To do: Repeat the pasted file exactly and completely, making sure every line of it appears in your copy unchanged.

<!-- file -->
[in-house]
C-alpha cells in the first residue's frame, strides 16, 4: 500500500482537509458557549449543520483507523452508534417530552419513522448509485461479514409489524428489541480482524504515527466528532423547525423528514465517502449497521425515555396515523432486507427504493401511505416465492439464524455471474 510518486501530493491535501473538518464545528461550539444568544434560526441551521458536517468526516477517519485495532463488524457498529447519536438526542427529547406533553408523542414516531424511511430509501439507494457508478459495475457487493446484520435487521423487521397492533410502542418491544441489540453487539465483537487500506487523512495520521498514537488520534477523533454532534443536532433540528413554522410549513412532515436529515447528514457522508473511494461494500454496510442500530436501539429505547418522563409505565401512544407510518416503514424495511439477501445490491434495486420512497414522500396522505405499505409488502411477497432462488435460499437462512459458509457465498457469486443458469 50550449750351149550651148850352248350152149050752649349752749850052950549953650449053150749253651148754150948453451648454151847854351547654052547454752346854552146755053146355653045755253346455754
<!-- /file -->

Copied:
[in-house]
C-alpha cells in the first residue's frame, strides 16, 4: 500500500482537509458557549449543520483507523452508534417530552419513522448509485461479514409489524428489541480482524504515527466528532423547525423528514465517502449497521425515555396515523432486507427504493401511505416465492439464524455471474 510518486501530493491535501473538518464545528461550539444568544434560526441551521458536517468526516477517519485495532463488524457498529447519536438526542427529547406533553408523542414516531424511511430509501439507494457508478459495475457487493446484520435487521423487521397492533410502542418491544441489540453487539465483537487500506487523512495520521498514537488520534477523533454532534443536532433540528413554522410549513412532515436529515447528514457522508473511494461494500454496510442500530436501539429505547418522563409505565401512544407510518416503514424495511439477501445490491434495486420512497414522500396522505405499505409488502411477497432462488435460499437462512459458509457465498457469486443458469 50550449750351149550651148850352248350152149050752649349752749850052950549953650449053150749253651148754150948453451648454151847854351547654052547454752346854552146755053146355653045755253346455754